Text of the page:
According to observers, such measures were the reason why so much information was kept from the occupation. This became more evident when it lost several of its collaborators during a campaign by Gaza's former government, asking collaborators to "repent" and ensuring that their lives will be safeguarded.

Ever since, security circles in Tel Aviv began admitting their failure to obtain precise information about the location of rocket launchers and arms depots. This led them to consider a ground war, especially after the Israeli air force was unsuccessful in targeting those who launch the rockets.

In conjunction with this report, spokesperson for the former Gaza Interior Ministry, Iyad al-Bazm, issued a press statement confirming the operations by the Internal Security Forces against suspects and collaborators, who are being closely watched. "We foiled several of those treacherous attempts against the Resistance," he said and warned the suspects of any "cowardly act against the Palestinians and their home front."

However, there was a clear Palestinian demand through social media to prohibit the broadcasting of images and videos of collaborator executions, in addition to providing them with a fair trial or keep them in custody until the end of the war. But this is a difficult choice for concerned authorities, due to the heavy shelling of facilities, houses, or any place where the spies could be kept.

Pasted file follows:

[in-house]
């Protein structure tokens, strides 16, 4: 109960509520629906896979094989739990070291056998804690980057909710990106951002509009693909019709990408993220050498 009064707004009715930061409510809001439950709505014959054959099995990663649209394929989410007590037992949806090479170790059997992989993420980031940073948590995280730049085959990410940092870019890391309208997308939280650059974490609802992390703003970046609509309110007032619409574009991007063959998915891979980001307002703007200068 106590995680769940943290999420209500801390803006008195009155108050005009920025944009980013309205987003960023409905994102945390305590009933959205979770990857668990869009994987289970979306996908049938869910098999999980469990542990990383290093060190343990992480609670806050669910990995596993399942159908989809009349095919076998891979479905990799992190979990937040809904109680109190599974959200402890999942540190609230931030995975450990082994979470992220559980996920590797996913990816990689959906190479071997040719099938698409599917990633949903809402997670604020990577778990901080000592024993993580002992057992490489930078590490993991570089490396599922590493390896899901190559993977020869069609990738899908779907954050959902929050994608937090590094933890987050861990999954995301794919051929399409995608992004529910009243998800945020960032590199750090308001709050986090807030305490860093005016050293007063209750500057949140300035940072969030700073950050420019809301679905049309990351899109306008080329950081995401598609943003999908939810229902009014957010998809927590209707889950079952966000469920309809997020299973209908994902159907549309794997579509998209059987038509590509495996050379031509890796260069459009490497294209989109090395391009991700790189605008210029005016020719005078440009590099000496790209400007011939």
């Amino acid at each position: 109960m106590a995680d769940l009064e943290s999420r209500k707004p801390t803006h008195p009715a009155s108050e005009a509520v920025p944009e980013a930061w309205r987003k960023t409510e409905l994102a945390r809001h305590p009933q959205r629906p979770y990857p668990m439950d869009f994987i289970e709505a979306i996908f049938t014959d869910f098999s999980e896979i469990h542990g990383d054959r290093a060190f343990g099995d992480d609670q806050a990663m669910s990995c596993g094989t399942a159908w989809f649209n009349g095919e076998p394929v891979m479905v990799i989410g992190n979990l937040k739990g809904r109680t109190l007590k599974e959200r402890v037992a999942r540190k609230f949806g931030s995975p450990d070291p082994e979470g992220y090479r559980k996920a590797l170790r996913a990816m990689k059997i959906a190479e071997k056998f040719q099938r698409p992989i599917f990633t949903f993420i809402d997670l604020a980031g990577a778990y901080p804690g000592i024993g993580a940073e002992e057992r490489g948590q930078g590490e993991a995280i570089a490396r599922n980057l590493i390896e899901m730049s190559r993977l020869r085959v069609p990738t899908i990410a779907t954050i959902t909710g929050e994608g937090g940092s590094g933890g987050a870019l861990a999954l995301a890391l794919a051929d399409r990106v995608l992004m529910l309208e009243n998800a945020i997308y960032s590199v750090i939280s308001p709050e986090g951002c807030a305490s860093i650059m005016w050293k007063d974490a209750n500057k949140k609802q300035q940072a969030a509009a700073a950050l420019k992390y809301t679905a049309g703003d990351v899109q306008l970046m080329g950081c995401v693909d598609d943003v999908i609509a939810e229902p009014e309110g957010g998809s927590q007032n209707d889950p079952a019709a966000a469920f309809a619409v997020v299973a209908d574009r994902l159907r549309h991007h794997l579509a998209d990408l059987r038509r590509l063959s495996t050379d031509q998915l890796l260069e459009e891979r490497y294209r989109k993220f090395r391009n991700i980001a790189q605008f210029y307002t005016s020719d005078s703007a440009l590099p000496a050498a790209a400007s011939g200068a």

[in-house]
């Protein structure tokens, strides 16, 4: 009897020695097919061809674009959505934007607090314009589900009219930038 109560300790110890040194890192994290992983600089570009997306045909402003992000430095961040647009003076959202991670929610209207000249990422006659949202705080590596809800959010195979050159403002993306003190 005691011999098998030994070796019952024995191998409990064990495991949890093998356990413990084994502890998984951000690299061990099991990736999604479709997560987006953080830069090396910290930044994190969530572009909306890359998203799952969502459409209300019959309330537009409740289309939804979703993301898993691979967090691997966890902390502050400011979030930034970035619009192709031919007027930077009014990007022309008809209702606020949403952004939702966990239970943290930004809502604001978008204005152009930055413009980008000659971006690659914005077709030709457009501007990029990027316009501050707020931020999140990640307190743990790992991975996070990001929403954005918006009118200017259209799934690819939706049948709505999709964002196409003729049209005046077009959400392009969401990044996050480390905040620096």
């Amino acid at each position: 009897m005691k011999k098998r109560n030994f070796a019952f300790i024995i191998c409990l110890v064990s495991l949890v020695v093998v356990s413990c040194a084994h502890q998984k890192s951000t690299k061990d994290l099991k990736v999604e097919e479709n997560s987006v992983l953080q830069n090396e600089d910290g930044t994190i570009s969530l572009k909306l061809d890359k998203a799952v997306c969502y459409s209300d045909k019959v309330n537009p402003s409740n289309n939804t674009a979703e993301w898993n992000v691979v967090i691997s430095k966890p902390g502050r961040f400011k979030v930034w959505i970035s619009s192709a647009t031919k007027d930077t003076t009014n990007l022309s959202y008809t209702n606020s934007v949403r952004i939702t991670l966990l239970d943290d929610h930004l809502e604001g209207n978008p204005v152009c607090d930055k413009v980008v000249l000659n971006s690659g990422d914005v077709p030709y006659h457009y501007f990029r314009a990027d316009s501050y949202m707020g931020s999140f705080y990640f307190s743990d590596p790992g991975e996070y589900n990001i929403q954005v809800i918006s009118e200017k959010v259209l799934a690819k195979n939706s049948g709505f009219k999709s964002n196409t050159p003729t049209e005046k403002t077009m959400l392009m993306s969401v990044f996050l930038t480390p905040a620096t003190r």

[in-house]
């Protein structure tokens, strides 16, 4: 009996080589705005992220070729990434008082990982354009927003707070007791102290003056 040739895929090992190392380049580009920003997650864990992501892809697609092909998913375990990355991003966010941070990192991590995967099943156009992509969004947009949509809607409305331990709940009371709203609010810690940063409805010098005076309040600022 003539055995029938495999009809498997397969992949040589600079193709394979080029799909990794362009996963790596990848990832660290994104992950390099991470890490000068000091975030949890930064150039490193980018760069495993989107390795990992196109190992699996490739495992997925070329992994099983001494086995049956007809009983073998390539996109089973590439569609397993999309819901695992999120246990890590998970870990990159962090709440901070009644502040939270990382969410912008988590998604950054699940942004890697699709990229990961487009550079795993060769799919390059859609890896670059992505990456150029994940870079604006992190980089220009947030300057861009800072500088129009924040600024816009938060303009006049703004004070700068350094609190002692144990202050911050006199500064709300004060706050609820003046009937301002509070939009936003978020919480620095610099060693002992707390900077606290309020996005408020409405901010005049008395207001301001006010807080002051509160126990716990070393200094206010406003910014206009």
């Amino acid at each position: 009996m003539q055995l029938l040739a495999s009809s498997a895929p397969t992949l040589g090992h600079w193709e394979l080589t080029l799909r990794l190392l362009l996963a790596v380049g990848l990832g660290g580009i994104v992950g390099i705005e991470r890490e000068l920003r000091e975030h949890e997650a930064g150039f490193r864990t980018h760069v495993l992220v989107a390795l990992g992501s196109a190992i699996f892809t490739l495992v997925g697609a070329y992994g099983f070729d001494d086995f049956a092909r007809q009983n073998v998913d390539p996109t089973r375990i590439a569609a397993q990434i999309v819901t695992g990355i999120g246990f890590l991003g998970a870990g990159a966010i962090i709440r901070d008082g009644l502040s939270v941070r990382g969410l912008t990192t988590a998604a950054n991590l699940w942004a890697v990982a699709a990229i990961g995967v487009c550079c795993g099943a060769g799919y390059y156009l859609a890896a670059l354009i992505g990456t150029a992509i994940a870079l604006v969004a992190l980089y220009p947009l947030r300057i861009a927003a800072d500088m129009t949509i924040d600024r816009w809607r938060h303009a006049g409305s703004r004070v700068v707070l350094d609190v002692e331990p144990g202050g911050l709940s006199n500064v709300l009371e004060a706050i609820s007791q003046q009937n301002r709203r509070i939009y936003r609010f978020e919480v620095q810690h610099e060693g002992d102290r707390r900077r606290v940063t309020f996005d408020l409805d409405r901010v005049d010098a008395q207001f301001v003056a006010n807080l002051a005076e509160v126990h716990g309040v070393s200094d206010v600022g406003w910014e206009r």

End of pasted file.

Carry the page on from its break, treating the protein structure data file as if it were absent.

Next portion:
Such calls are based on an incident in 2012, when activists published the images of six collaborators being dragged in the streets of Gaza. Their bodies sustained extreme injuries, leading to an outcry and demands to prevent this from happening, especially due to the damage it can do to their relatives. Calls were made to prevent the execution of collaborators without a court order.